On a sleepy Wednesday afternoon, in a state Capitol smothered with poinsettias and scented with a freshly cut Christmas tree, Atlanta television was engaged in a third-floor stake-out.
Lori Geary of WSB-TV covered the front door to the office of House Speaker Glenn Richardson. Paul Yates of WAGA-TV, still groggy from election night duties, covered the back door.
They had the right idea. But the venue was wrong.
Off-campus meetings and telephone conference calls abounded on Wednesday, among Democrats as well as Republicans. And all pointed to the resignation of Richardson as a matter of when, not if.
“I think sometime in the next week, a decision will be made,” said state GOP chairman Sue Everhart.
In a matter of days, following a confessed suicide attempt on Nov. 8, the second most powerful figure in the state Capitol has gone from the state’s poster child for depression to – by the televised description of his ex-wife – a man obsessed.
One is discomfiting but politically acceptable. The other is not.
Richardson’s transformation began with a mesmerizing interview of Susan Richardson, conducted by WAGA’s Dale Russell.
In 2007, a legislative ethics panel dismissed a Democratic complaint lodged against Richardson, accusing him of an inappropriate relationship with an AGL lobbyist – while AGL legislation that the speaker co-sponsored was under consideration.
The ex-wife produced e-mails indicating the affair indeed took place. She said that, on one occasion, Richardson e-mailed her 49 times, threatening to sic the State Patrol on her. She said that following his attempted suicide, Richardson called her from his hospital bed, to ask whether she was ready to take him back.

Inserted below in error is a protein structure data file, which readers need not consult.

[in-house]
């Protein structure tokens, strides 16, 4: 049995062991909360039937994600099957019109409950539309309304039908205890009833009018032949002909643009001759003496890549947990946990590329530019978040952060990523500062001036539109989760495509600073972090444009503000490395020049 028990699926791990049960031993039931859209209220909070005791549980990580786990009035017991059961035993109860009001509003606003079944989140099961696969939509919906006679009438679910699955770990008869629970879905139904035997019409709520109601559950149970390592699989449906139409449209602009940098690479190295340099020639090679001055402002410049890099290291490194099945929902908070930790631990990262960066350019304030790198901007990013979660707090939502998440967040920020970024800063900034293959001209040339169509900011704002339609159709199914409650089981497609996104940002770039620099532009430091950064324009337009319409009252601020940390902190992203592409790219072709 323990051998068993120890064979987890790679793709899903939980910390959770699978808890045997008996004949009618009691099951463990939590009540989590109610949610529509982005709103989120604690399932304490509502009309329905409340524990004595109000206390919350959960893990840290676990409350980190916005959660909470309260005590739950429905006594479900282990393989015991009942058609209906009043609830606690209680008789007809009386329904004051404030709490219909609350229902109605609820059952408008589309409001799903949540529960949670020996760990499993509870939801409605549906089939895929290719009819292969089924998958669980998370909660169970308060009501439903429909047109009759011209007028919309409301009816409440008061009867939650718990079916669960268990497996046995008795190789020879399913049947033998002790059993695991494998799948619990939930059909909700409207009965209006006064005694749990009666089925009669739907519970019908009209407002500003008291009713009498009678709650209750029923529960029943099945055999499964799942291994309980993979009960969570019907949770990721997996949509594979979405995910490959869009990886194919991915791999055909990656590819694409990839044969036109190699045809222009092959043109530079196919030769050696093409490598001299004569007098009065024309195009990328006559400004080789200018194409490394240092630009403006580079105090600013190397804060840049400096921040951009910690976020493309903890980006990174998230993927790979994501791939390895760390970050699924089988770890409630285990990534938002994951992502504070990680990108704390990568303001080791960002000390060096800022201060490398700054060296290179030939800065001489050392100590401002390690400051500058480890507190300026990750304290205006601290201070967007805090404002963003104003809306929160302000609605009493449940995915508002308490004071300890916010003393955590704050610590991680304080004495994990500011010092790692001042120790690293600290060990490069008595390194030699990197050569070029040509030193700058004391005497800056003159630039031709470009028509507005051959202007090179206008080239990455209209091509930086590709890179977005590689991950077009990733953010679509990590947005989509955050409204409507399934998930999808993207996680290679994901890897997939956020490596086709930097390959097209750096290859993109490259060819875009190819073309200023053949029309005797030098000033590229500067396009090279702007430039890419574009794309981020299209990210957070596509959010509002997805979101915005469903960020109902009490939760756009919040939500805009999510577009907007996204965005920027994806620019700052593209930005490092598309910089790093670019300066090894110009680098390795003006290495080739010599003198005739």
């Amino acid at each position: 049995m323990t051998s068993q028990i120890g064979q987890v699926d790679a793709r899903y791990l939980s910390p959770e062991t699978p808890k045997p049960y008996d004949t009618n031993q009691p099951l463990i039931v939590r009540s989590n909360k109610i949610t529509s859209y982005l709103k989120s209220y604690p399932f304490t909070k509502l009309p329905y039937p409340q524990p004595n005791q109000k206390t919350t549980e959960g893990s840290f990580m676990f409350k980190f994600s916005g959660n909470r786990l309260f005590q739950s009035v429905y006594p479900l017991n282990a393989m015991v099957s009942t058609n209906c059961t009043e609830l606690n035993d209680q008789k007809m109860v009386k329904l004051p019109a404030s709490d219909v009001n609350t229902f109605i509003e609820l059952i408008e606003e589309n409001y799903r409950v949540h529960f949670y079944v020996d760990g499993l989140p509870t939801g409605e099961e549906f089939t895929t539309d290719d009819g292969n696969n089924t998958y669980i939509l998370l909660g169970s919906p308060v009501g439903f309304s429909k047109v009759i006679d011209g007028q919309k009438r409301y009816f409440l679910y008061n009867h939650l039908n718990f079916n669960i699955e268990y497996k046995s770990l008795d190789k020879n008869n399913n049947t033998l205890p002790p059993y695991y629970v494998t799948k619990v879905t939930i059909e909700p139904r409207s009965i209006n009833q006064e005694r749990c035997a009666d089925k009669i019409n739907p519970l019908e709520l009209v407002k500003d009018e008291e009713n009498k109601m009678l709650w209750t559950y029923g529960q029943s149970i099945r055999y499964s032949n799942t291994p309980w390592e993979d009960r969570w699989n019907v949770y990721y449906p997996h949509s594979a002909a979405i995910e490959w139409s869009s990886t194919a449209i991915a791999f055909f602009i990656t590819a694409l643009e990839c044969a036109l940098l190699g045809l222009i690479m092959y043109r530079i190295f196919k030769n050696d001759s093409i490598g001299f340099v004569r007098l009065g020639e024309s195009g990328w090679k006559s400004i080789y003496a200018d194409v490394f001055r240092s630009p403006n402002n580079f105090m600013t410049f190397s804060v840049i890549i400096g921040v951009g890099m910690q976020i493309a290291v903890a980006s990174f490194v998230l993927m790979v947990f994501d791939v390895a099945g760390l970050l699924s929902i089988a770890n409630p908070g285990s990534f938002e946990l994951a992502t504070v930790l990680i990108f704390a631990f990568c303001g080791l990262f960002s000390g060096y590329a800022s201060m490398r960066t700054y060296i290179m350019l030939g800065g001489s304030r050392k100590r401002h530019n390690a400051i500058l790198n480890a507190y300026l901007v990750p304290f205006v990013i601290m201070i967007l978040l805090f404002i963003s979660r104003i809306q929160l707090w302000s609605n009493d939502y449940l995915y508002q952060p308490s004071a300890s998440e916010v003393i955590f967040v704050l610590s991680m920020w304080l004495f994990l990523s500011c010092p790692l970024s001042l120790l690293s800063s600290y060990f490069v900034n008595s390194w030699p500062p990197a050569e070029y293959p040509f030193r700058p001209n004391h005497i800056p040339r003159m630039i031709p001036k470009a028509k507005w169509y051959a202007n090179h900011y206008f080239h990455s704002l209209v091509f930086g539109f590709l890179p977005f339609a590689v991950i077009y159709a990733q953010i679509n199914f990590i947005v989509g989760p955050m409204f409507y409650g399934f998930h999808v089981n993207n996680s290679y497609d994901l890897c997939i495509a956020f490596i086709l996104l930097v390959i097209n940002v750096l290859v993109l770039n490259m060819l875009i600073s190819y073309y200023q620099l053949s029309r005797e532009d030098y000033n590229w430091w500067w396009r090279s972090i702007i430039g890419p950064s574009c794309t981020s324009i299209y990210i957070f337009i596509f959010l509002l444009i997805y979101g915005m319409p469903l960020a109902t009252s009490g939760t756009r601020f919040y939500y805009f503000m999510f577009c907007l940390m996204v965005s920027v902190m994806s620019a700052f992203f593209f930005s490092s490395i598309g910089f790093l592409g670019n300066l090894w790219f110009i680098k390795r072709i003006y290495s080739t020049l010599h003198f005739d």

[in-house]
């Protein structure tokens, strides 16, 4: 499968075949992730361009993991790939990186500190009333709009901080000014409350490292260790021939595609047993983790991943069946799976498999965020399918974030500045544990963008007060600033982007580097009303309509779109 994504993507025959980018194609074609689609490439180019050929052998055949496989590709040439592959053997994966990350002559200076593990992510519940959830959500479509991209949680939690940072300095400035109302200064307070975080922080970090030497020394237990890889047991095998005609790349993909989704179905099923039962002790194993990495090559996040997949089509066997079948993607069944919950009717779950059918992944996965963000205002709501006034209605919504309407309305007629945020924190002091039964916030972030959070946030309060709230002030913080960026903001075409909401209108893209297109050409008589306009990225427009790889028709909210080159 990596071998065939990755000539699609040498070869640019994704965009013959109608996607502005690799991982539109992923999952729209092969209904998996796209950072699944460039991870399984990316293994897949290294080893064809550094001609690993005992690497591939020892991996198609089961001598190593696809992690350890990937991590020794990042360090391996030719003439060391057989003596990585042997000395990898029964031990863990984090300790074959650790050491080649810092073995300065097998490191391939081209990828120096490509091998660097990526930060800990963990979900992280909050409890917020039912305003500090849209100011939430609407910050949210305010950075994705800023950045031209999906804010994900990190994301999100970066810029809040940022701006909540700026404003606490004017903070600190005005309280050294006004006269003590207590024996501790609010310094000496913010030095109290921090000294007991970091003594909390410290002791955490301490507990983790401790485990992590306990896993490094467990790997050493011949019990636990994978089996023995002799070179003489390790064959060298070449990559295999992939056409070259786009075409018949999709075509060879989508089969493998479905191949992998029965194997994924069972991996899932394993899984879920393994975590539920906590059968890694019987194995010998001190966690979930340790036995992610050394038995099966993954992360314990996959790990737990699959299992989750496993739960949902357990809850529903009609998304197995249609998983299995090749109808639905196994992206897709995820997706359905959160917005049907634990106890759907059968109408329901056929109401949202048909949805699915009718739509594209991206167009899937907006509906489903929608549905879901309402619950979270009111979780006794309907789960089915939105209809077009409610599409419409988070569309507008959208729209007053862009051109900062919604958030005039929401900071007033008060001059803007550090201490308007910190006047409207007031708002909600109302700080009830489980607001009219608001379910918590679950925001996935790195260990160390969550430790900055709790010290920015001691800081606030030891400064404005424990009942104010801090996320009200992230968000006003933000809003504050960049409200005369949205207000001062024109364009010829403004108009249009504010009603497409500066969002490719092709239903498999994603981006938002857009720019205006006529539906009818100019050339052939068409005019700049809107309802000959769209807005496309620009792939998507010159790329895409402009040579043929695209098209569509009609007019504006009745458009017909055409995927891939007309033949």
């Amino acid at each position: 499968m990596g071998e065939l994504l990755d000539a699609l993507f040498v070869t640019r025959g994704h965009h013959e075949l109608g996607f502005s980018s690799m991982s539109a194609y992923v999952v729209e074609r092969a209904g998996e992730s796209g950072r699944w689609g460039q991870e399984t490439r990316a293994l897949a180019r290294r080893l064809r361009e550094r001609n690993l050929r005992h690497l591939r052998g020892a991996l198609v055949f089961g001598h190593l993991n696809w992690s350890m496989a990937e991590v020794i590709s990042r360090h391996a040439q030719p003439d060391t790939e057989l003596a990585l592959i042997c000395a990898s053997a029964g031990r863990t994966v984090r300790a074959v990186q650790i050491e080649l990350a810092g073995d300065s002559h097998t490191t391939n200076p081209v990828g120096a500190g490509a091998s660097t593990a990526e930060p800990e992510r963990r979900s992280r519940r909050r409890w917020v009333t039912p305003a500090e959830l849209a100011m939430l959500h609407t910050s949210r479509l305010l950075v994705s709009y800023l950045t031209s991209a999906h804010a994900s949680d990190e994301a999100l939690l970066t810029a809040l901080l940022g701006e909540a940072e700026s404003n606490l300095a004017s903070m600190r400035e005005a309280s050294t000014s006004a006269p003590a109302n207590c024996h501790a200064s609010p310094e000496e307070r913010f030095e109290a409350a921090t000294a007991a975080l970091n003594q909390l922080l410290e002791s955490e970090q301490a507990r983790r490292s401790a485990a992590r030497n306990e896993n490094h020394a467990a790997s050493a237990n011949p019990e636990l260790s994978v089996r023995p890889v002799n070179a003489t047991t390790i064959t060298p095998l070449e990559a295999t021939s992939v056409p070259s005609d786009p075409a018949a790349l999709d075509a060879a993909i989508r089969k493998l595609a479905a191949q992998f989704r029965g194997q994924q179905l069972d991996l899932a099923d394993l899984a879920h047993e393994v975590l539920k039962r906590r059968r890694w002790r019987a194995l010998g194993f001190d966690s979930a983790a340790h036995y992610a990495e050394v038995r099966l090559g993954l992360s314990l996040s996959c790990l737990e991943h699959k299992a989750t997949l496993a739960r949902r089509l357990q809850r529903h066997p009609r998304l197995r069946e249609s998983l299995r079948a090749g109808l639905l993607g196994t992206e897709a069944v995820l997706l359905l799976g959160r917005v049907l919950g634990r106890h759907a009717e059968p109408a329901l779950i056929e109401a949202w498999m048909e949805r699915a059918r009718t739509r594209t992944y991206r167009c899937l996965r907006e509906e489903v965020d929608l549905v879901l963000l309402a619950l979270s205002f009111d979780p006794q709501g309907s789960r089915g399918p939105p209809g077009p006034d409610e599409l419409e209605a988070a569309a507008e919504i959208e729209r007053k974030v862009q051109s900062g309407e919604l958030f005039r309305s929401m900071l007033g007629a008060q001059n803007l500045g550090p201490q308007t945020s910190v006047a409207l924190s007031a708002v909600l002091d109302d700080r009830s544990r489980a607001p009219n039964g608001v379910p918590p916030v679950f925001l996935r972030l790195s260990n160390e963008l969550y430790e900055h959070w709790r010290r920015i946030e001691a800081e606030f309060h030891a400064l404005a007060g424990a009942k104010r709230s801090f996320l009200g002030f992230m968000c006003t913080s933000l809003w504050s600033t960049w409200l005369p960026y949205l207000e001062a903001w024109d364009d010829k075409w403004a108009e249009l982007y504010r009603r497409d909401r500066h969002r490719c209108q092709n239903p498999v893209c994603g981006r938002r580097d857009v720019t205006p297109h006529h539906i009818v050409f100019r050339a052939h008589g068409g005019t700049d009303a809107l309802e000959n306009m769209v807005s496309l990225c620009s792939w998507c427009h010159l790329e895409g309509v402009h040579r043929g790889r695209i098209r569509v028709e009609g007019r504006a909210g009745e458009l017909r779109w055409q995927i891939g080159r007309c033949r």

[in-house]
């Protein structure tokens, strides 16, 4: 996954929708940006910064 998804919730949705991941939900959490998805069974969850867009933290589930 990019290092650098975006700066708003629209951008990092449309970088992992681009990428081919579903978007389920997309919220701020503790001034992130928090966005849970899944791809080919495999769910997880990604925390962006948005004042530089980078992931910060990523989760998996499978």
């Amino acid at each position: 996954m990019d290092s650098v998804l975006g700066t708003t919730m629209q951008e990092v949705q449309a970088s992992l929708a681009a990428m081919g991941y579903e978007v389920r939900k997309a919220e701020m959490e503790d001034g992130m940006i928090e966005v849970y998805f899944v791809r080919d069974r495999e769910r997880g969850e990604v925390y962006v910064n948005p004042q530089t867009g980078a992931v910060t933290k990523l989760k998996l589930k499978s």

On Wednesday morning, House Minority Leader DuBose Porter of Dublin said he hosted a conference call with his fellow Democrats to discuss their approach to the Richardson situation. There was talk of whether to pursue – or renew – an ethics investigation into the House speaker’s conduct.
Also on the table: Whether 49 e-mails, containing threats to bring down the power of the state upon an ex-wife’s head, amounts to a criminal violation of the state’s anti-stalking statute – and should be brought to the attention of Attorney General Thurbert Baker or another prosecutor.
Both Porter and Baker are 2010 candidates for governor. But that wouldn’t make the prospect of a criminal case any less threatening to Republicans.
By sunset Wednesday, calls went out to the three Republican leaders of the House: Richardson, Speaker pro tem Mark Burkhalter of Johns Creek, and Majority Leader Jerry Keen of St. Simons Island, asking them to assemble at the residence of Gov. Sonny Perdue for an evening discussion.
One item on the agenda, we’re told, was how to ease Richardson’s exit. The $99,082.95 he earns each year as speaker is his primary source of income, and times are hard.
Item No. 2: Upon resignation, Richardson’s authority would pass to Burkhalter, as speaker pro tem. The question is whether an internal Republican struggle would result. Keen is said to have ambitions, but he’s not the only one.
A split GOP caucus might allow Democrats to weigh in and help decide the matter – allowing them to increase their influence in the chamber.
Complicating the matter of succession even further is the fact that, by coincidence, Burkhalter is a finalist in the search for a new executive director of the all-important Georgia World Congress Center.
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